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The Working Principle Of Brake Disc
Jun 08, 2017

The working principle of Brake Disc
Most modern cars are equipped with Brake Disc  on the front wheels, and even some of the four wheels are equipped with Brake Disc . It is a part of a car brake system that really stops the car.
      The most common type of Brake Disc  mounted on modern cars are single-piston floating caliper Brake Disc . In this article, we will learn all the knowledge about this type of Brake Disc .
      Brake Disc  are very similar to brakes on bicycles. The bicycle brake is provided with a caliper for pressing the brake pad onto the wheel. In a disc brake, the brake pad is pressed by a rotor rather than a wheel, and the pressure is transmitted in a hydraulic rather than a cable. The friction between the pad and the disc reduces the speed of the disc.
      The car in motion has a certain kinetic energy, and in order to stop the car, the brake must remove the energy from the car. How does the brake do this? Whenever you park, the brakes will convert kinetic energy into the heat generated by the friction between the pad and the disc. Most car Brake Disc  are ventilated.
Ventilator for Brake Disc
       A set of blades is provided between the sides of the disc of the Brake Disc  with vent holes, and air can be drawn through the disc for cooling.
       Single-piston floating caliper Brake Disc  have automatic centering and automatic adjustment functions. Since the caliper can slide from one end to the other end, the caliper will move to the center position each time the brakes are used. Likewise, since there is no spring to pull the pad away from the disc, the pad always has a slight contact with the rotor (the rubber piston seal and any swings in the rotor actually drag the pad to keep it in a small section distance). This is important because the diameter of the piston in the brake is much larger than the diameter of the piston in the master cylinder. If the brake piston is retracted into the cylinder, it may be necessary to depress the brake pedal several times to draw enough oil into the brake cylinder to engage the brake pad.
       The old car has a double piston or four-piston fixed caliper design. One (or two) pistons on each side of the rotor push the side of the pad. Since the single-piston design is cheaper and more reliable, these two designs are now largely abandoned.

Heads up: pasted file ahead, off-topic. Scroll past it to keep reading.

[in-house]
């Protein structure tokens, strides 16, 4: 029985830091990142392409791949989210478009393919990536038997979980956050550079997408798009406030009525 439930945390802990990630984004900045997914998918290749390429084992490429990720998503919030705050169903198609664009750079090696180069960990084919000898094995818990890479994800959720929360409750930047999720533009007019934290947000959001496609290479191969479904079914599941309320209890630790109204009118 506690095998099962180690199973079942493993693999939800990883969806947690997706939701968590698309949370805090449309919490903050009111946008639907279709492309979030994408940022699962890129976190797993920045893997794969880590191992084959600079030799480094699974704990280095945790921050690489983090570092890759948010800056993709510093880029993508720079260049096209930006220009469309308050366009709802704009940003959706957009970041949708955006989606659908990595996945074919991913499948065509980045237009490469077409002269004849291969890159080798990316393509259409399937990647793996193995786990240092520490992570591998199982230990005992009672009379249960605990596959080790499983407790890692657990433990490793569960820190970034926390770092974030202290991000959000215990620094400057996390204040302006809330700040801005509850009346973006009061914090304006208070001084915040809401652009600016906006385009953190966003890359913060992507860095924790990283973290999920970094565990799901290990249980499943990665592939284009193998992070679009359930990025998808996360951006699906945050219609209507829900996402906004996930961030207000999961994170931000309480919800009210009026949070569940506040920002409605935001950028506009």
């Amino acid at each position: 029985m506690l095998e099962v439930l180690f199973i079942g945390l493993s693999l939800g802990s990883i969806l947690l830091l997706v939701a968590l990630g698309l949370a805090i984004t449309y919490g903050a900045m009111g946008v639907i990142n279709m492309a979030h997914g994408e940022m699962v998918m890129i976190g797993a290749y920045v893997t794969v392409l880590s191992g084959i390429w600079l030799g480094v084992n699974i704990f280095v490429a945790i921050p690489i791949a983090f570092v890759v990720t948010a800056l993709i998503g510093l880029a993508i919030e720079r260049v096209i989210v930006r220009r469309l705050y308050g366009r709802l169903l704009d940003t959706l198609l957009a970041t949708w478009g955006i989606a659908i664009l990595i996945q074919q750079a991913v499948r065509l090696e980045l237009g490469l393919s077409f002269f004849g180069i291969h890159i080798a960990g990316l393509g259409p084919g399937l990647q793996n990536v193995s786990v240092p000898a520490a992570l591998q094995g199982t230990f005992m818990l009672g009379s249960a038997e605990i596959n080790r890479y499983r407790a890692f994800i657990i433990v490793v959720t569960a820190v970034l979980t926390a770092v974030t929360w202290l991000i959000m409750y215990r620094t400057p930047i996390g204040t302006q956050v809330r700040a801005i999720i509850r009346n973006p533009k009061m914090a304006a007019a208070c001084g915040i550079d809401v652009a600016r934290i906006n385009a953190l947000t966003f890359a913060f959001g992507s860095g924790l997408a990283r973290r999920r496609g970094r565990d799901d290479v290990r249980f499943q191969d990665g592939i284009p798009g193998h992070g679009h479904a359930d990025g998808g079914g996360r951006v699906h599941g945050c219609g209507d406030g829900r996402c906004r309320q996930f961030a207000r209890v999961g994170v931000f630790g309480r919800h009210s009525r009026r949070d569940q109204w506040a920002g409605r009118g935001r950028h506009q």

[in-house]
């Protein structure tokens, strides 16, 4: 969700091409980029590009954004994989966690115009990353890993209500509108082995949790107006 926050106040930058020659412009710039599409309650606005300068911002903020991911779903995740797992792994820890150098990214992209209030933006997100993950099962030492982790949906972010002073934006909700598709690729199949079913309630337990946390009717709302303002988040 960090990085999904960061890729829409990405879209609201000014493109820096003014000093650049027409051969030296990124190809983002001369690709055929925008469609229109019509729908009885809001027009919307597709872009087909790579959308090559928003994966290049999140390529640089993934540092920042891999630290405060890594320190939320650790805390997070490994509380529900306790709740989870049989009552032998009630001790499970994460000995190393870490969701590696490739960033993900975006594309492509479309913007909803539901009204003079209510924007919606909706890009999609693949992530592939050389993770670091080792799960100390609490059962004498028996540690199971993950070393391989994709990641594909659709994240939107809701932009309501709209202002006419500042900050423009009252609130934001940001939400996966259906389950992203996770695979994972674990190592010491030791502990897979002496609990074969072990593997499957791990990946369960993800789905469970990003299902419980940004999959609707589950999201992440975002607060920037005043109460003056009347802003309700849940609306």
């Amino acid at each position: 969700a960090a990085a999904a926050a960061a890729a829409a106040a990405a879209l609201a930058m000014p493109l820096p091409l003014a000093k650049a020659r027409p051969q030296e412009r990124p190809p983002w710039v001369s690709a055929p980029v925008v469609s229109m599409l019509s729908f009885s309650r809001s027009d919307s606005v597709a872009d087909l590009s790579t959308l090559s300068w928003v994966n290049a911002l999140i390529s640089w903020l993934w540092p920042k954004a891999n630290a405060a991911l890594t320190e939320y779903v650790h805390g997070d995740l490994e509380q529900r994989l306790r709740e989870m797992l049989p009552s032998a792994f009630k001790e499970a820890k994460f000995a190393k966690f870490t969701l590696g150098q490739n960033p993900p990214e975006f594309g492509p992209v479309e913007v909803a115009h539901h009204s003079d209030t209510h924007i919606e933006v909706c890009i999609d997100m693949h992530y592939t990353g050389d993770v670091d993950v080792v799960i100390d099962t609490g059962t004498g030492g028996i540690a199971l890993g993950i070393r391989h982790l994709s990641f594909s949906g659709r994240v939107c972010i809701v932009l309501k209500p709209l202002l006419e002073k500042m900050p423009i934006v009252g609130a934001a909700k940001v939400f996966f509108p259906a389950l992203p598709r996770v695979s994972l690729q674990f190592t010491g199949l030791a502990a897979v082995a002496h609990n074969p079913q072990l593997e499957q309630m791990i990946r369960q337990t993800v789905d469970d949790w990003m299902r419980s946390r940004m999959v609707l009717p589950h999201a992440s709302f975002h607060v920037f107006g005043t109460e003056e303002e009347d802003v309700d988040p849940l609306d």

At all wheels on which the wheels are fitted with Brake Disc , the emergency brake must be activated by a mechanism independent of the main brake when all the main brakes are completely deactivated. Most cars use lines to start emergency brakes.
Brake Disc  with parking brakes
       There are some wheels equipped with four-wheel Brake Disc , in the rear wheel wheel is equipped with a separate drum brakes. The drum brake is only used for emergency braking systems and is only started by cable; it does not have a hydraulic system.
       Some other cars will have a lever for rotating the bolt or starting the cam so as to hold the piston of the disc brake.
       The most common maintenance for the brake is to replace the lining. Typically, the disc brake pad will be provided with a metal sheet called a "wear indicator".
Brake Disc
       When the friction material is worn out, the wear indicator will contact the disc and whistle. This means that you need to replace the new brake pads.
       The caliper also has a check hole so that you can see how much friction material remains on the brake pad
       Sometimes, the brake rotor will be grinding deep scratches. This can happen if the worn brake pad remains on the car for too long. The brake rotor will also deform and lose flatness. If this happens, the brakes may shake or vibrate when you park. Sometimes, these problems can be repaired by re-grinding (also known as machining or machining) the rotor. Grinding away some material from both sides of the rotor, you can restore the smooth, smooth surface.

       It is not necessary to re-polish each time the brake shoe is replaced. Only when the rotor deformation or serious scratches, it needs to re-polished. In fact, unnecessary re-grinding of the rotor will shorten its life. Because this process will worn away the material, the brake rotor will become thinner after each refurbishment. All brake rotors have a permissible minimum thickness specification that requires replacement of the brake rotor after reaching the minimum thickness. This specification is provided in the manual for each vehicle.